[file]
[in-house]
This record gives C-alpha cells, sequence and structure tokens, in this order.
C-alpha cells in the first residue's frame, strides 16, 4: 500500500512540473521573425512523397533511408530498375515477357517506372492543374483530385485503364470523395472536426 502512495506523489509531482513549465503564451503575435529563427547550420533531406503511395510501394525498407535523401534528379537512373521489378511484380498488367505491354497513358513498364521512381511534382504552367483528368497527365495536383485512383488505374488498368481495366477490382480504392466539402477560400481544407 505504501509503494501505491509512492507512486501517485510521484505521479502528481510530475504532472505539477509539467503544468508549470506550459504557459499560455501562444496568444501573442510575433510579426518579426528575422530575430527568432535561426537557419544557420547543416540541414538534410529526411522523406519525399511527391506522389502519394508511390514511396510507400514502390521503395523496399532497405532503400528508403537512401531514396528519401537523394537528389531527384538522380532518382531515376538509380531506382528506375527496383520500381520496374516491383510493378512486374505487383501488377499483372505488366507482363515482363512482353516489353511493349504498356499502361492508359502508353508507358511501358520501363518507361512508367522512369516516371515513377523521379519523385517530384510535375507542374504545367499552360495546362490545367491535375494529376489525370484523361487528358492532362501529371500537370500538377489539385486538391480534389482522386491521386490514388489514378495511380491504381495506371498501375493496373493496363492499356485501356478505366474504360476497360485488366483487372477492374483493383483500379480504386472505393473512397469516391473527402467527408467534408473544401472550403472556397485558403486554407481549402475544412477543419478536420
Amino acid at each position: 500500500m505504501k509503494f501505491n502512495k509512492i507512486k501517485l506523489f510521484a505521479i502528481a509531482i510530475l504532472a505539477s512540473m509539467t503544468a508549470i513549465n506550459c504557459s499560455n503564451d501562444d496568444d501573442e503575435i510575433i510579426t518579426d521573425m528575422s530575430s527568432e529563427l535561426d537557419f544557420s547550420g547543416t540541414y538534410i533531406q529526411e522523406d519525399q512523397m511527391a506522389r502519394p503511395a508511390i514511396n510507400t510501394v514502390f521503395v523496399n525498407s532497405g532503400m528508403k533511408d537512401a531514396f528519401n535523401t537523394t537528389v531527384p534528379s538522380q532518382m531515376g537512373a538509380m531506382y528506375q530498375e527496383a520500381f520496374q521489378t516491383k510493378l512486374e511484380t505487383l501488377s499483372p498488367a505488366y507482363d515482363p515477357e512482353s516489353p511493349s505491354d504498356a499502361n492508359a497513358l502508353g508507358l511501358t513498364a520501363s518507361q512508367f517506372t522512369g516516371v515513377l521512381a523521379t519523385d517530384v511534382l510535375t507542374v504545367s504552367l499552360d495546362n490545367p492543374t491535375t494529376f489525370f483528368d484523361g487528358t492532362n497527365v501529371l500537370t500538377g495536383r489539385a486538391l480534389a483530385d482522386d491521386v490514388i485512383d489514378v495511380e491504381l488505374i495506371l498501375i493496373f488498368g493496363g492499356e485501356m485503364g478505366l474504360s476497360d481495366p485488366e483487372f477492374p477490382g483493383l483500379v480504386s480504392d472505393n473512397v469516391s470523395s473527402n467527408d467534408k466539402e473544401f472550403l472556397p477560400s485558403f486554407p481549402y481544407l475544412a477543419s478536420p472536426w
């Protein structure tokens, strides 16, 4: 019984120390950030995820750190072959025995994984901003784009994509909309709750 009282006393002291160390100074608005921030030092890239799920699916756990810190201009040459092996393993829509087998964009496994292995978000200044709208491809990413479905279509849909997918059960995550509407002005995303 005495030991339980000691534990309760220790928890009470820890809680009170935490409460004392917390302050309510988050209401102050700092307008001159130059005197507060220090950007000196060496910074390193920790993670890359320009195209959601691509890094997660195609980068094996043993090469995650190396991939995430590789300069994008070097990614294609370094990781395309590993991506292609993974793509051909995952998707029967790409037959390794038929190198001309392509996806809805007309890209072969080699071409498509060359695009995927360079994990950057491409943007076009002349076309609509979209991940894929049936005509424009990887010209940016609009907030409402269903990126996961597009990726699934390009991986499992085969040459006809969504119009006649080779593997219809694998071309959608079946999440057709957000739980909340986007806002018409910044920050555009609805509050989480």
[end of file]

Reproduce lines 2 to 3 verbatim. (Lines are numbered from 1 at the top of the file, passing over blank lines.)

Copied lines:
This record gives C-alpha cells, sequence and structure tokens, in this order.
C-alpha cells in the first residue's frame, strides 16, 4: 500500500512540473521573425512523397533511408530498375515477357517506372492543374483530385485503364470523395472536426 502512495506523489509531482513549465503564451503575435529563427547550420533531406503511395510501394525498407535523401534528379537512373521489378511484380498488367505491354497513358513498364521512381511534382504552367483528368497527365495536383485512383488505374488498368481495366477490382480504392466539402477560400481544407 505504501509503494501505491509512492507512486501517485510521484505521479502528481510530475504532472505539477509539467503544468508549470506550459504557459499560455501562444496568444501573442510575433510579426518579426528575422530575430527568432535561426537557419544557420547543416540541414538534410529526411522523406519525399511527391506522389502519394508511390514511396510507400514502390521503395523496399532497405532503400528508403537512401531514396528519401537523394537528389531527384538522380532518382531515376538509380531506382528506375527496383520500381520496374516491383510493378512486374505487383501488377499483372505488366507482363515482363512482353516489353511493349504498356499502361492508359502508353508507358511501358520501363518507361512508367522512369516516371515513377523521379519523385517530384510535375507542374504545367499552360495546362490545367491535375494529376489525370484523361487528358492532362501529371500537370500538377489539385486538391480534389482522386491521386490514388489514378495511380491504381495506371498501375493496373493496363492499356485501356478505366474504360476497360485488366483487372477492374483493383483500379480504386472505393473512397469516391473527402467527408467534408473544401472550403472556397485558403486554407481549402475544412477543419478536420